Legalism is: 1."Supposing that the laws requirements can be spelled out in a code of standard practice for all situations, a code which says nothing about the motives, the purpose, and the spirit of the person acting." 2. "Supposing that formal observance of the code operates in some way as a system of salvation by which we earn the passage to glory or at least a degree of divine favor that we would not otherwise enjoy. . ." both are unscriptural as 1. Jesus insisted that "matters of law keeping and law breaking are matters of desire and purpose before they ever become matters of deed and performance" and 2. This is "destroyed by Paul's gospel of present justification by faith alone, through Christ alone, without works of the law. . ."

The other extreme is licentiousness - lawless licensee . . . countered by Mt. 5:18-19; Rom. 6:1, Jude 4 - "You cannot be a good disciple . . . without also being a consistent law keeper."

The Balance:
"The Christian keeps the law, nonlegalistically, from life rather than for life, not to gain but out of gratitude (Rom. 12:1). He obeys not as a sinner trying to win salvation, but as a son of God rejoicing in the gift of salvation that is already his . . ." He lives under Christ's law (I Cor. 9:21) - love (Jn. 14:15). "Moral carelessness is spiritual carnality (I Cor. 3:1-3), and is holiness negated rather than fulfilled."

7. The Heart of Holiness is the Spirit of Love

Love is the whole burden of the law - Mt. 22:35-40
Love is the first fruit of the Spirit - Gal . 5:22
Love is the greatest of all virtues - I Cor. 13

"Love looks not away from, but beyond rules and principles to persons and seeks their welfare and glory. Love is not essentially a feeling of affection, but a way of behaving, and if it starts as a feeling, it must become more than a feeling if it is to truly be love. Love does something - it gives. This is how it establishes its identity (I Jn. 3:16-18)."

"Without love anything purporting to be holiness is in God's sight NOTHING. In other words, it is a hollow sham."

Beyond these seven points, Packer suggests three principles:
1. Holiness means Christ-centeredness as one's way of life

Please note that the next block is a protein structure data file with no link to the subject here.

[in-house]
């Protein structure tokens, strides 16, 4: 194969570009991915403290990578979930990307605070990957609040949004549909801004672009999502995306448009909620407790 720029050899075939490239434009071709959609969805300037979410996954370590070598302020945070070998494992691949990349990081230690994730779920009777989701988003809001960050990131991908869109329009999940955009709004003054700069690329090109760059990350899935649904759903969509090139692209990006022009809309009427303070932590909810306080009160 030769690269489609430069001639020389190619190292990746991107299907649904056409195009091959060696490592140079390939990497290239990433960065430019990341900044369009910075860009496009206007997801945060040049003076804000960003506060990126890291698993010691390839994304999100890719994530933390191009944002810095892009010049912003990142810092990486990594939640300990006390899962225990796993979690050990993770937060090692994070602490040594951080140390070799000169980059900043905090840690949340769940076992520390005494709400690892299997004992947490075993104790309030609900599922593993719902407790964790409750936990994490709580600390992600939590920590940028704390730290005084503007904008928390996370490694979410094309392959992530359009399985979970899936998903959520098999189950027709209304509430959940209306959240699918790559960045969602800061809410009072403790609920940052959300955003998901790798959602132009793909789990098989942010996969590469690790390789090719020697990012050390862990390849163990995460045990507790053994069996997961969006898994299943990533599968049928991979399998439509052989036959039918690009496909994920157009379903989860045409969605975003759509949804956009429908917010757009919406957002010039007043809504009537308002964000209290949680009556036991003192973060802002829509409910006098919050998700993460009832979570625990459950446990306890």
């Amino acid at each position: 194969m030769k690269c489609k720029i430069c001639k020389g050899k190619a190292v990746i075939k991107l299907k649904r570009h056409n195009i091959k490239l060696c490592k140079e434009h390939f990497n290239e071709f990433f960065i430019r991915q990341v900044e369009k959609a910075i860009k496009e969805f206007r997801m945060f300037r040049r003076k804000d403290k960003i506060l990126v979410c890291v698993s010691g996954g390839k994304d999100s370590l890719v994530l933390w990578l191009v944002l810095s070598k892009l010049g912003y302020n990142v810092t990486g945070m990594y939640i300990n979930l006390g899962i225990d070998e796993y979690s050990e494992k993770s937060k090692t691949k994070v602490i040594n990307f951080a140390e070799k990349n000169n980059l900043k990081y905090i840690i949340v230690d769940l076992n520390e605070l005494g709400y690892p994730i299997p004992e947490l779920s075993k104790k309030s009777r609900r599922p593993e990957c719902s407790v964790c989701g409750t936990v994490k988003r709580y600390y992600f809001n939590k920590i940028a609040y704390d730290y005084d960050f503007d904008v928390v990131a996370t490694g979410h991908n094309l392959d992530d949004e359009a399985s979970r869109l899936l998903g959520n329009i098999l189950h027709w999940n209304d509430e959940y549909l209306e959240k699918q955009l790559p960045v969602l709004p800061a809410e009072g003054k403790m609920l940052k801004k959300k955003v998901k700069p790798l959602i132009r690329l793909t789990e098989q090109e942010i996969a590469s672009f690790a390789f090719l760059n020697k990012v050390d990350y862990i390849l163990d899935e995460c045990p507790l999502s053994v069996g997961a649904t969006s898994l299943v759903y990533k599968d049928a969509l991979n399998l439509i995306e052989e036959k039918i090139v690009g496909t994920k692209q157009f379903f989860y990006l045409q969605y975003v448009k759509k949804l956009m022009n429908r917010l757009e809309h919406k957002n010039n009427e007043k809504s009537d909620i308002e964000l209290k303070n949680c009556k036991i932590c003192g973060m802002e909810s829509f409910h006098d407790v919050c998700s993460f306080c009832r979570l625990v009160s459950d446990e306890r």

2. Holiness means law-keeping as one's way of love.
3. Holiness means experiencing the baptismal pattern as one's way of faith.

4 comments:

cgl said...

Speaking of Packer did you hear the Anglican church is threatening some kind of expulsion over the homosexual issue?

Brian G. Hedges said...

Yeah, I think I saw that on Justin Taylor's blog.

Bob Schilling said...

Brian, Thanks for the great overview of Packer's chapter on Holiness. He has a way with words and says much, like the Puritans in a few words (though obviously they were verbose as well); pithy. I'm currently reading David Peterson's "Possessed by God" and am just in the third chapter - a very good read. I see that he's going to take a different view than Packer and historic Reformed theology regarding the abiding validity and application of the Law in a believers sanctification, but Reformed theology has had its excesses in this area and guys like Peterson it seems to me have many helpful correctives, at points. Nonetheless, in a day of much over-correction resulting in subtle antinomianism and incipient licentiousness, Packer's well stated comments about the role of the law as "love's eyes" (as the Puritans would say) and of the place of "truth" in sanctification are refreshing, helpful and clear. By the way, I loved your book, "Christ Formed in You" - to me it summarizes the excellent material one finds in Piper, Bridges, Owen, but all in one place, winsomely written - a book I love to give to others. Glad I came across your blog and website. Keep up the great work.

Brian G. Hedges said...

Thanks for the comment, Bob. God bless, Brian